Imagine if you were being followed by someone wherever you went, whatever you did? What if that someone affected your health, weight, mind, behaviour? Wouldn’t it be spooky? Well, there is enough reason to want to find out about that someone but the good news is that its within our bodies and not someone/something outside — the collection of microbes in and on your body, your human microbiome.
An extensive study shows that the microbial communities we carry in and on our bodies known as the human microbiome have the potential to uniquely identify individuals, much like a fingerprint. Scientists demonstrated that personal microbiomes contain enough distinguishing features to identify an individual over time. By sampling this microbial mist, it is possible to tell whether it has been emitted by a man or a woman – and even who it belongs to.
Whats more interesting is the implications of these studies. Clearly, the microbes are affected by their environment and ecology suggested that our unique microbial residents are tuned to the environment of our body, our genetics, diet, and developmental history in such a way that they stick with us and help to fend off less-friendly microbial invaders over time.
Each one of us supposedly gives off millions of bacteria from our human microbiome to the air around us every day, and that cloud of bacteria can be traced back to an individual. The personal microbial cloud—the airborne microbes we emit into the air—examined the microbial connection we have with the air around us and each of one of us possesses a unique ‘microbial cloud signature’.
To test the individualized nature of the personal microbial cloud, microbes were sequenced from the air surrounding 11 different people in a sanitized experimental chamber. Each volunteer was given clean clothing to wear and sat on a plastic chair that had been disinfected. But as time went on, it became clear they were emitting millions and millions of bugs. Some came from their breath, others from their skin or perhaps even their sweat or hair.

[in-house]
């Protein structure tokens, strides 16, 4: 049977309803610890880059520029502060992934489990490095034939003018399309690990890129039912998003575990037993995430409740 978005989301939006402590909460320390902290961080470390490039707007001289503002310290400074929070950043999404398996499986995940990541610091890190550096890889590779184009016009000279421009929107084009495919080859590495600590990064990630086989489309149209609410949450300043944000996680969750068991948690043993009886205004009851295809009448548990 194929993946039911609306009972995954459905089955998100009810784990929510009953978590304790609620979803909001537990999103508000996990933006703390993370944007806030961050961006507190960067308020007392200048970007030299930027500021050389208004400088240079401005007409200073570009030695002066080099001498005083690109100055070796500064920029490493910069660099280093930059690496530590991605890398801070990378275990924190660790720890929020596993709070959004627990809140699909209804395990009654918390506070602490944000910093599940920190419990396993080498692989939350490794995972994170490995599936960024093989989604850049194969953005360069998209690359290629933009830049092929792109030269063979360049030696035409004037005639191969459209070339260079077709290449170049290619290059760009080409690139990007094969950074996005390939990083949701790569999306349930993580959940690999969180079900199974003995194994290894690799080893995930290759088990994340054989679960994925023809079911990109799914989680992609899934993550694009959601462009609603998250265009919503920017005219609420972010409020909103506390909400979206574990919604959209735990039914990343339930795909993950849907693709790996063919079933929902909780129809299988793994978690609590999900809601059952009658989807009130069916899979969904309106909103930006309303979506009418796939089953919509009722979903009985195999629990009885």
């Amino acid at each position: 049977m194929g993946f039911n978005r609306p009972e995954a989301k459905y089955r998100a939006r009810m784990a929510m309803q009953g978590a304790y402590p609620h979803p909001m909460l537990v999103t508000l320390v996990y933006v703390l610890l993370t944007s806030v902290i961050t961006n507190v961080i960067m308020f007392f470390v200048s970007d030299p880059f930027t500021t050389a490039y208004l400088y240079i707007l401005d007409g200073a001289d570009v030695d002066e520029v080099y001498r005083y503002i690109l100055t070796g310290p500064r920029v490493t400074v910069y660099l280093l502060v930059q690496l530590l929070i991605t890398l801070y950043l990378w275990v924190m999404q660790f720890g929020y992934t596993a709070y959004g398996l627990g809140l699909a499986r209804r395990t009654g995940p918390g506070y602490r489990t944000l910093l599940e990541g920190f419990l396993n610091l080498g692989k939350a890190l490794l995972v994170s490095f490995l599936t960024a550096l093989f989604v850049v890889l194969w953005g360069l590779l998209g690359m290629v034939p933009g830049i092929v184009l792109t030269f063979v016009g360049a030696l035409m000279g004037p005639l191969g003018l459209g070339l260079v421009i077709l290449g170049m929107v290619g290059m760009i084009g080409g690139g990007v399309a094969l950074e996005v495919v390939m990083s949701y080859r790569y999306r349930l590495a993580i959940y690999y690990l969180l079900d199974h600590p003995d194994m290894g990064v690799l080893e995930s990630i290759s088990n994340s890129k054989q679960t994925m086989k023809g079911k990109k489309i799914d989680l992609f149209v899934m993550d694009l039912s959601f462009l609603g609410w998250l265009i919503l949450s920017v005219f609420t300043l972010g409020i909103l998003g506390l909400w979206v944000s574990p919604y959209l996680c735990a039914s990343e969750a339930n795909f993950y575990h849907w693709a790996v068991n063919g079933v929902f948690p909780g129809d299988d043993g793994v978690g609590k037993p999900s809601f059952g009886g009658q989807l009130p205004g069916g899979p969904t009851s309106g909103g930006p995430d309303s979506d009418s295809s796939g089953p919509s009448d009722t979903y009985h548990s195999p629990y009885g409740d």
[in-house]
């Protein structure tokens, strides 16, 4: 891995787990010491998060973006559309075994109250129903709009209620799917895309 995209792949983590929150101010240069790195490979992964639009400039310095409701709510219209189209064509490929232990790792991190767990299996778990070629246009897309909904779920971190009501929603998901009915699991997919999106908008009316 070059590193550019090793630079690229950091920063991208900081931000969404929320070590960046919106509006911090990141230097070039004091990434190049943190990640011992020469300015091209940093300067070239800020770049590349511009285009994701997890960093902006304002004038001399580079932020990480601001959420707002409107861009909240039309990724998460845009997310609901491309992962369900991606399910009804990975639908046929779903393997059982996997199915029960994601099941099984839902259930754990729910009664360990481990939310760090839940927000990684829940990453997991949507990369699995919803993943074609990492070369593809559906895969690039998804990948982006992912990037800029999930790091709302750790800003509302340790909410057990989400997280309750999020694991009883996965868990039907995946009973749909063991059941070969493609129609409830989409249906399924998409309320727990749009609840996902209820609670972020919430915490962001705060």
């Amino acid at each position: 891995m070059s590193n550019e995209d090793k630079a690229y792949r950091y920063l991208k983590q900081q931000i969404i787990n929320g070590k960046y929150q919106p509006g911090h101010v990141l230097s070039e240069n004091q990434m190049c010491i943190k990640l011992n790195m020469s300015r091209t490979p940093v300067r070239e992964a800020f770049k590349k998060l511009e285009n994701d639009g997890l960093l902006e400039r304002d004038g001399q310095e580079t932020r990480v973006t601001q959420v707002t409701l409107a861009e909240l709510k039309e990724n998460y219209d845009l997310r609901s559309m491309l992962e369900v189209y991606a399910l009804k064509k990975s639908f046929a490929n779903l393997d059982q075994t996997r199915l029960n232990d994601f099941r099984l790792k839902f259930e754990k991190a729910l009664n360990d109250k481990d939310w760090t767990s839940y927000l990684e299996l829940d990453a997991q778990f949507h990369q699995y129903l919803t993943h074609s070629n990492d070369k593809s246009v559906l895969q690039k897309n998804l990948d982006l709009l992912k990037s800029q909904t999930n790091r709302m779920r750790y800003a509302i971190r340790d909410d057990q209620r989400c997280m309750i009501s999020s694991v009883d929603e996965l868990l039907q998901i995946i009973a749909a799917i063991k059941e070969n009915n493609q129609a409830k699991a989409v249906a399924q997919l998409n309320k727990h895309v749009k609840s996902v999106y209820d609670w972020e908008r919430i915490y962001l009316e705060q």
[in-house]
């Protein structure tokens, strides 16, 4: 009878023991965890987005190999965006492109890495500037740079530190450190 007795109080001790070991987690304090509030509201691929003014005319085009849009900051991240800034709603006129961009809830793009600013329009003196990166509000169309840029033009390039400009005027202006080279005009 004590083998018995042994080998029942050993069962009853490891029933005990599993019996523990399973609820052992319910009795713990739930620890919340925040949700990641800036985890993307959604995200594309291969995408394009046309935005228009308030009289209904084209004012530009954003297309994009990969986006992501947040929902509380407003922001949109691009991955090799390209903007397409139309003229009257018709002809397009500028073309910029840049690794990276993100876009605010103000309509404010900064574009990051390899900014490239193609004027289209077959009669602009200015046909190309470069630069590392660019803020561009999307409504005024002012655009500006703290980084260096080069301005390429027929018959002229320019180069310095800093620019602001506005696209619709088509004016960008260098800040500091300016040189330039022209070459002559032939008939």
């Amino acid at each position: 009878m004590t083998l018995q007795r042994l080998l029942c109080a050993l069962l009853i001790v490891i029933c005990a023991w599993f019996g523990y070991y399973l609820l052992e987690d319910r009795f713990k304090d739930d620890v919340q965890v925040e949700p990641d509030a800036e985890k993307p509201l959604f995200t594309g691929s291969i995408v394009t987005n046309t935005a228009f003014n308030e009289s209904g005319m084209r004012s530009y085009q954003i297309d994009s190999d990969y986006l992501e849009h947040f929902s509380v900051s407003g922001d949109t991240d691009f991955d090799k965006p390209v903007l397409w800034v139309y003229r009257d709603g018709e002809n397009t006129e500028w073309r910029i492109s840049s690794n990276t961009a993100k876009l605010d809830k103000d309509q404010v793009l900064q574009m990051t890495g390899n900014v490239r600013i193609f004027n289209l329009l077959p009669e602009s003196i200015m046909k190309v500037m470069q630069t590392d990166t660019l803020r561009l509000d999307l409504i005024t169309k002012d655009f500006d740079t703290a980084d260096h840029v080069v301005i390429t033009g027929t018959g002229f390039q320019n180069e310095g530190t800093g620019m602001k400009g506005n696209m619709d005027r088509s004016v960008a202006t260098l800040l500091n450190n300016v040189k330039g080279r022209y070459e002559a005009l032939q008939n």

The study found that most of the occupants sitting alone in the chamber could be identified within 4 hours just by the unique combinations of bacteria in the surrounding air.
The striking results were driven by several groups of bacteria that are ubiquitous on and in humans, such as Streptococcus, which is commonly found in the mouth, and Propionibacterium and Corynebacterium, both common skin residents. While these common human-associated microbes were detected in the air around all people in the study, the authors found that the different combinations of those bacteria were the key to distinguishing among individual people.
The research sheds light on the extent to which we release our human microbiome to our surrounding environment, and might help understand the mechanisms involved in the spread of infectious diseases in buildings. The results also suggest potential forensic applications, for example to identify or determine where a person has been. The discovery could be used by forensic scientists to place a suspect at a crime scene, though it is unclear whether individual occupants can be detected in a crowd of other people.
Forget fingerprints. The key to your identity lies in your microbial cloud.